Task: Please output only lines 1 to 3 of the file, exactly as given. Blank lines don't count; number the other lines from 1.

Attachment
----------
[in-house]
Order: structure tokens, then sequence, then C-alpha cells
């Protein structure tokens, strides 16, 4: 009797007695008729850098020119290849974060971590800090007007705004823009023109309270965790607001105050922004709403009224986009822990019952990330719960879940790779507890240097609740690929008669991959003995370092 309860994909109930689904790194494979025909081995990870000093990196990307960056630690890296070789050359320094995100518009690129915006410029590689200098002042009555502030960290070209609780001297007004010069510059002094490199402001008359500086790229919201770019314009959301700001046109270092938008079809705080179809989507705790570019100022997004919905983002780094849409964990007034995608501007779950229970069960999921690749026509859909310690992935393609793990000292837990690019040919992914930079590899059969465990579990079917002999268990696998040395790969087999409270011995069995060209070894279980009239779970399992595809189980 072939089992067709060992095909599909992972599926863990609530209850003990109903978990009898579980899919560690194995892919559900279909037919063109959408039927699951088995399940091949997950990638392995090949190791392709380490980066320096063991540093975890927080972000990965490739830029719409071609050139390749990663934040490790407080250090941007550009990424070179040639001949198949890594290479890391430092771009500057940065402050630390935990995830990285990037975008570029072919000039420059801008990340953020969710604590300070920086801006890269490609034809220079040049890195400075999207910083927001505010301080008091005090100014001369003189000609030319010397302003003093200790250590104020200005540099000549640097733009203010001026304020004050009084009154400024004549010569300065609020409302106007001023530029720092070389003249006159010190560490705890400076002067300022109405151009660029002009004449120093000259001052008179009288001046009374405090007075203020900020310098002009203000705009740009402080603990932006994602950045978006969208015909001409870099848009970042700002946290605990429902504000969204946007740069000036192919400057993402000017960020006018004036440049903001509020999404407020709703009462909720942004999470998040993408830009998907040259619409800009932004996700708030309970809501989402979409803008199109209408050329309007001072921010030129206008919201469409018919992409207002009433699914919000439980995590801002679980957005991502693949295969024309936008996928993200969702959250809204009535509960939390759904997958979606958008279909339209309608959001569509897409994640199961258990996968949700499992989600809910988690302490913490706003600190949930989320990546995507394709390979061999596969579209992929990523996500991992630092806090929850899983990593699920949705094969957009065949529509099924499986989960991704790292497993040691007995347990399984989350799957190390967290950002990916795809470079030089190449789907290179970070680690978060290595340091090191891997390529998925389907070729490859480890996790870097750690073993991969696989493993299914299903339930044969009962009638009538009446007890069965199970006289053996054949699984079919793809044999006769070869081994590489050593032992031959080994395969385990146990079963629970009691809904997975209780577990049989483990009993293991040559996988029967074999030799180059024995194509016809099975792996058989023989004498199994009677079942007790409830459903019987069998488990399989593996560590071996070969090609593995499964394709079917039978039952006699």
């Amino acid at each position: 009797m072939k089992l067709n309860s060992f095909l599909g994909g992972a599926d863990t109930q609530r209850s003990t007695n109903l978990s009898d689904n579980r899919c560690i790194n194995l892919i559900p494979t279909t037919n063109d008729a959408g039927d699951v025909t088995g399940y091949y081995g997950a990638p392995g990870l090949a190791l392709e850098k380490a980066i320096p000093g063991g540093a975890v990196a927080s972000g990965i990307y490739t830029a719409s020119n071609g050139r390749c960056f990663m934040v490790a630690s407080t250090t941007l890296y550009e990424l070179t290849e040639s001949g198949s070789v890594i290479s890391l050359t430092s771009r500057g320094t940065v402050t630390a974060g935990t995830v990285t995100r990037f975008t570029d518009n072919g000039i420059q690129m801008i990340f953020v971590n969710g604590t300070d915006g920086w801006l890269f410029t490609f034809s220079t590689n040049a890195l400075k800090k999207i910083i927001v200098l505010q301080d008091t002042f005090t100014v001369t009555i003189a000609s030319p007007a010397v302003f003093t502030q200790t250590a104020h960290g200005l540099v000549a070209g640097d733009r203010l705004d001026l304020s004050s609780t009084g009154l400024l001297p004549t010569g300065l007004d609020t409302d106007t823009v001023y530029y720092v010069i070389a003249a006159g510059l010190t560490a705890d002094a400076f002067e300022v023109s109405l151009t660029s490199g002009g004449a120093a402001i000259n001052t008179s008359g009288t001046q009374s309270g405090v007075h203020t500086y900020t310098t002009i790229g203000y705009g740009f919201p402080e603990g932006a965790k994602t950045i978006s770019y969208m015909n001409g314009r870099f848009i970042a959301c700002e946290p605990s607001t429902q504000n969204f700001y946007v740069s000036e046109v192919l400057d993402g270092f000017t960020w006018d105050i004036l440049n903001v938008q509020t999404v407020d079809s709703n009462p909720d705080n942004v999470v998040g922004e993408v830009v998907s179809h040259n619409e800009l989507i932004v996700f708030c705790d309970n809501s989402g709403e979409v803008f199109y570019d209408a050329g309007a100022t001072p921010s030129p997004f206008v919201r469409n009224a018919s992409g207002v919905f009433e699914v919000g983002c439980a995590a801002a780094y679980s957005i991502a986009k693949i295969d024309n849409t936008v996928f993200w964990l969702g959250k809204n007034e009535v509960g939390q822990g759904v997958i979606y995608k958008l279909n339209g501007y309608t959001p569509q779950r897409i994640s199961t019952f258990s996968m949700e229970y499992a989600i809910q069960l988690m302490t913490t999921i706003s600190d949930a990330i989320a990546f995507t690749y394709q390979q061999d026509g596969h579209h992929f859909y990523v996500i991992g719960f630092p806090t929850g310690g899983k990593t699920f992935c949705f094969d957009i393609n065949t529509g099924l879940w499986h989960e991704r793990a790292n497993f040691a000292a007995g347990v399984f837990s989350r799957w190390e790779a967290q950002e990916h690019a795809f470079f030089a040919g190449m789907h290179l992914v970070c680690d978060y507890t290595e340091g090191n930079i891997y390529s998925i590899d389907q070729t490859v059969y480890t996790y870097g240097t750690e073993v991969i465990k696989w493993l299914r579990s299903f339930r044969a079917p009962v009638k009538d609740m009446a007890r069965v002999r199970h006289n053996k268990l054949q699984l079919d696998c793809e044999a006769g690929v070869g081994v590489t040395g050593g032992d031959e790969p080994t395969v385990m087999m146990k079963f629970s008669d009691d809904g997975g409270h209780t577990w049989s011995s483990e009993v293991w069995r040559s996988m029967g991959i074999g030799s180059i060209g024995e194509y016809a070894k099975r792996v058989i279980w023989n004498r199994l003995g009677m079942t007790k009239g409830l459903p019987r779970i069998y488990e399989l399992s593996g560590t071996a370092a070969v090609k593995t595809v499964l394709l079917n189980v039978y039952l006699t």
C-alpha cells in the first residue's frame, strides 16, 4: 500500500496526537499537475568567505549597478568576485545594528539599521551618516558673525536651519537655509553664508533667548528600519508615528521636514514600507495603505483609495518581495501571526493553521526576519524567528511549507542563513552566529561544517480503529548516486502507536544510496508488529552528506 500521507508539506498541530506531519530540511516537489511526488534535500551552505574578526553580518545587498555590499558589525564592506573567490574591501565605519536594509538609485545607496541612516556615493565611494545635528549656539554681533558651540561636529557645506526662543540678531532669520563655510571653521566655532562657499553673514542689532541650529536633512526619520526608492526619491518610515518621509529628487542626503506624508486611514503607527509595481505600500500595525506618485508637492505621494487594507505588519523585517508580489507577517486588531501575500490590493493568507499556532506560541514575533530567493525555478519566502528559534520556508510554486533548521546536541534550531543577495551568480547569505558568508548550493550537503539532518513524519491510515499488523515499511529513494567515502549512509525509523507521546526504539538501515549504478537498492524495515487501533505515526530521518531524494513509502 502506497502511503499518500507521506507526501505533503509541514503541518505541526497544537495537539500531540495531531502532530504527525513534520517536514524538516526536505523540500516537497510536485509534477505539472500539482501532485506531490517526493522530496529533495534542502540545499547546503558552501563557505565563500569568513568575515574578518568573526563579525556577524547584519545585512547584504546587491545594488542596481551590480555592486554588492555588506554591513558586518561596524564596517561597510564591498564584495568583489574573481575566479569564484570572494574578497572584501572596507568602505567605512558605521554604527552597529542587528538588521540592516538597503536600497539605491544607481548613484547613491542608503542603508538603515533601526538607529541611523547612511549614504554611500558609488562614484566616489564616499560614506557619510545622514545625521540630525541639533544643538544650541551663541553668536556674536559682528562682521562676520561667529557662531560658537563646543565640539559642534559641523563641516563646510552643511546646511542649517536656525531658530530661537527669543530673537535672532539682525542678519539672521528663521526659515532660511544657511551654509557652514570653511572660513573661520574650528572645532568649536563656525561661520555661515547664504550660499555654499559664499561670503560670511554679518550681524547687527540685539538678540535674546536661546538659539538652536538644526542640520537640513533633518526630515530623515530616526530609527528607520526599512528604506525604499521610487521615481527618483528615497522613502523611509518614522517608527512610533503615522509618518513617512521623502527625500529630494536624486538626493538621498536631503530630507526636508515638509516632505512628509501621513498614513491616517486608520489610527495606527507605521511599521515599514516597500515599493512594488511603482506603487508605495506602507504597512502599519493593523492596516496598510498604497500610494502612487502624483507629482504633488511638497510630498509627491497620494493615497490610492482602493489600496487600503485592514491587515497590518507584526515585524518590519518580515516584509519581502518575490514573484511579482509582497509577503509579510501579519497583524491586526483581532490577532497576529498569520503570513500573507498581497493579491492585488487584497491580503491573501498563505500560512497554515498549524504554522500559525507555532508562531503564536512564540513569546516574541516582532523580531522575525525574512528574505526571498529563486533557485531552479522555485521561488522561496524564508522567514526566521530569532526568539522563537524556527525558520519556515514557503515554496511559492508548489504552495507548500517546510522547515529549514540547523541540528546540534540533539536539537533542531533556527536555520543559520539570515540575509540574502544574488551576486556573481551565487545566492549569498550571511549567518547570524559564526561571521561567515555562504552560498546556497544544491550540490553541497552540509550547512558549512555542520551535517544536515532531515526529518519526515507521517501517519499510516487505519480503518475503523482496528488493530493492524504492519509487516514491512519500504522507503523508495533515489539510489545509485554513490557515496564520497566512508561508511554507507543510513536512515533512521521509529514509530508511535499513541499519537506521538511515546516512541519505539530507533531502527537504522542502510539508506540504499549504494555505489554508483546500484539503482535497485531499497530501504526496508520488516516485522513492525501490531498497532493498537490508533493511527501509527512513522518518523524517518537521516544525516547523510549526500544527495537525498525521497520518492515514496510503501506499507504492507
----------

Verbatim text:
[in-house]
Order: structure tokens, then sequence, then C-alpha cells
């Protein structure tokens, strides 16, 4: 009797007695008729850098020119290849974060971590800090007007705004823009023109309270965790607001105050922004709403009224986009822990019952990330719960879940790779507890240097609740690929008669991959003995370092 309860994909109930689904790194494979025909081995990870000093990196990307960056630690890296070789050359320094995100518009690129915006410029590689200098002042009555502030960290070209609780001297007004010069510059002094490199402001008359500086790229919201770019314009959301700001046109270092938008079809705080179809989507705790570019100022997004919905983002780094849409964990007034995608501007779950229970069960999921690749026509859909310690992935393609793990000292837990690019040919992914930079590899059969465990579990079917002999268990696998040395790969087999409270011995069995060209070894279980009239779970399992595809189980 072939089992067709060992095909599909992972599926863990609530209850003990109903978990009898579980899919560690194995892919559900279909037919063109959408039927699951088995399940091949997950990638392995090949190791392709380490980066320096063991540093975890927080972000990965490739830029719409071609050139390749990663934040490790407080250090941007550009990424070179040639001949198949890594290479890391430092771009500057940065402050630390935990995830990285990037975008570029072919000039420059801008990340953020969710604590300070920086801006890269490609034809220079040049890195400075999207910083927001505010301080008091005090100014001369003189000609030319010397302003003093200790250590104020200005540099000549640097733009203010001026304020004050009084009154400024004549010569300065609020409302106007001023530029720092070389003249006159010190560490705890400076002067300022109405151009660029002009004449120093000259001052008179009288001046009374405090007075203020900020310098002009203000705009740009402080603990932006994602950045978006969208015909001409870099848009970042700002946290605990429902504000969204946007740069000036192919400057993402000017960020006018004036440049903001509020999404407020709703009462909720942004999470998040993408830009998907040259619409800009932004996700708030309970809501989402979409803008199109209408050329309007001072921010030129206008919201469409018919992409207002009433699914919000439980995590801002679980957005991502693949295969024309936008996928993200969702959250809204009535509960939390759904997958979606958008279909339209309608959001569509897409994640199961258990996968949700499992989600809910988690302490913490706003600190949930989320990546995507394709390979061999596969579209992929990523996500991992630092806090929850899983990593699920949705094969957009065949529509099924499986989960991704790292497993040691007995347990399984989350799957190390967290950002990916795809470079030089190449789907290179970070680690978060290595340091090191891997390529998925389907070729490859480890996790870097750690073993991969696989493993299914299903339930044969009962009638009538009446007890069965199970006289053996054949699984079919793809044999006769070869081994590489050593032992031959080994395969385990146990079963629970009691809904997975209780577990049989483990009993293991040559996988029967074999030799180059024995194509016809099975792996058989023989004498199994009677079942007790409830459903019987069998488990399989593996560590071996070969090609593995499964394709079917039978039952006699």